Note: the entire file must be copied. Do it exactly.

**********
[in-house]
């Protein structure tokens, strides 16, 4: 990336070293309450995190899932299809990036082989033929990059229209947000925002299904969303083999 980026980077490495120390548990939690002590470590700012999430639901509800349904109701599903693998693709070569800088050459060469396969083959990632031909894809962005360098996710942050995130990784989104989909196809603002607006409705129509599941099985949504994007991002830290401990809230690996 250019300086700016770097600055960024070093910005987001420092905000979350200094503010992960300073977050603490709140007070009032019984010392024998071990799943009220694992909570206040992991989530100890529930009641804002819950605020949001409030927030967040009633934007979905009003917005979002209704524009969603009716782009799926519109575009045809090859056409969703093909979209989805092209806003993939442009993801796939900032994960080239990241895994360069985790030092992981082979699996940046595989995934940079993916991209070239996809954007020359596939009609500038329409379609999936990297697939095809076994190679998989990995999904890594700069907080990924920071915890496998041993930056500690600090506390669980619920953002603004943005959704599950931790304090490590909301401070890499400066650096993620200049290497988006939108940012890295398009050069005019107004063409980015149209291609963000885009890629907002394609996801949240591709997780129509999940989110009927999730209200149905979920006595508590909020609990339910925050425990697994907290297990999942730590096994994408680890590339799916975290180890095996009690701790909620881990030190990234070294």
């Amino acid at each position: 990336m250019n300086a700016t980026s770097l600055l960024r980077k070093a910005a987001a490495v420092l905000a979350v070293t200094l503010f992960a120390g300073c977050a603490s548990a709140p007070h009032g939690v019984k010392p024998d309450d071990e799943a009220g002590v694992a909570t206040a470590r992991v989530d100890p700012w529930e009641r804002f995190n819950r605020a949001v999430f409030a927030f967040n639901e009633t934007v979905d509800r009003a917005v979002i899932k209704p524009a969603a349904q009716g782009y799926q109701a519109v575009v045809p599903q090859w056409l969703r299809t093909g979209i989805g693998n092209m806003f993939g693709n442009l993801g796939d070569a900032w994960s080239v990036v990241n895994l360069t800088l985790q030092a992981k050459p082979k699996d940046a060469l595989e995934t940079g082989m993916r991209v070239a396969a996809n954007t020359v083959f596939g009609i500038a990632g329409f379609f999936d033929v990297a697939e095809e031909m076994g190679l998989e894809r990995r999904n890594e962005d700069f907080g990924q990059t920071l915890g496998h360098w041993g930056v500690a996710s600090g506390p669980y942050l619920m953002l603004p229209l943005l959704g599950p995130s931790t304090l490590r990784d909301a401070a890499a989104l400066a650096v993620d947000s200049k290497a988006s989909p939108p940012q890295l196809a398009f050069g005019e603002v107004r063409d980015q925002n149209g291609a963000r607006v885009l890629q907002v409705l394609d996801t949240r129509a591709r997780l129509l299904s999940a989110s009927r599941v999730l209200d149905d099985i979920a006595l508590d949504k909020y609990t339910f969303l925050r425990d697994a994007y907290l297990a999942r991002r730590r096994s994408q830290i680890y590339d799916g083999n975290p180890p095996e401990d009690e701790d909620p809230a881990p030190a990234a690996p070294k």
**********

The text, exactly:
[in-house]
């Protein structure tokens, strides 16, 4: 990336070293309450995190899932299809990036082989033929990059229209947000925002299904969303083999 980026980077490495120390548990939690002590470590700012999430639901509800349904109701599903693998693709070569800088050459060469396969083959990632031909894809962005360098996710942050995130990784989104989909196809603002607006409705129509599941099985949504994007991002830290401990809230690996 250019300086700016770097600055960024070093910005987001420092905000979350200094503010992960300073977050603490709140007070009032019984010392024998071990799943009220694992909570206040992991989530100890529930009641804002819950605020949001409030927030967040009633934007979905009003917005979002209704524009969603009716782009799926519109575009045809090859056409969703093909979209989805092209806003993939442009993801796939900032994960080239990241895994360069985790030092992981082979699996940046595989995934940079993916991209070239996809954007020359596939009609500038329409379609999936990297697939095809076994190679998989990995999904890594700069907080990924920071915890496998041993930056500690600090506390669980619920953002603004943005959704599950931790304090490590909301401070890499400066650096993620200049290497988006939108940012890295398009050069005019107004063409980015149209291609963000885009890629907002394609996801949240591709997780129509999940989110009927999730209200149905979920006595508590909020609990339910925050425990697994907290297990999942730590096994994408680890590339799916975290180890095996009690701790909620881990030190990234070294």
């Amino acid at each position: 990336m250019n300086a700016t980026s770097l600055l960024r980077k070093a910005a987001a490495v420092l905000a979350v070293t200094l503010f992960a120390g300073c977050a603490s548990a709140p007070h009032g939690v019984k010392p024998d309450d071990e799943a009220g002590v694992a909570t206040a470590r992991v989530d100890p700012w529930e009641r804002f995190n819950r605020a949001v999430f409030a927030f967040n639901e009633t934007v979905d509800r009003a917005v979002i899932k209704p524009a969603a349904q009716g782009y799926q109701a519109v575009v045809p599903q090859w056409l969703r299809t093909g979209i989805g693998n092209m806003f993939g693709n442009l993801g796939d070569a900032w994960s080239v990036v990241n895994l360069t800088l985790q030092a992981k050459p082979k699996d940046a060469l595989e995934t940079g082989m993916r991209v070239a396969a996809n954007t020359v083959f596939g009609i500038a990632g329409f379609f999936d033929v990297a697939e095809e031909m076994g190679l998989e894809r990995r999904n890594e962005d700069f907080g990924q990059t920071l915890g496998h360098w041993g930056v500690a996710s600090g506390p669980y942050l619920m953002l603004p229209l943005l959704g599950p995130s931790t304090l490590r990784d909301a401070a890499a989104l400066a650096v993620d947000s200049k290497a988006s989909p939108p940012q890295l196809a398009f050069g005019e603002v107004r063409d980015q925002n149209g291609a963000r607006v885009l890629q907002v409705l394609d996801t949240r129509a591709r997780l129509l299904s999940a989110s009927r599941v999730l209200d149905d099985i979920a006595l508590d949504k909020y609990t339910f969303l925050r425990d697994a994007y907290l297990a999942r991002r730590r096994s994408q830290i680890y590339d799916g083999n975290p180890p095996e401990d009690e701790d909620p809230a881990p030190a990234a690996p070294k």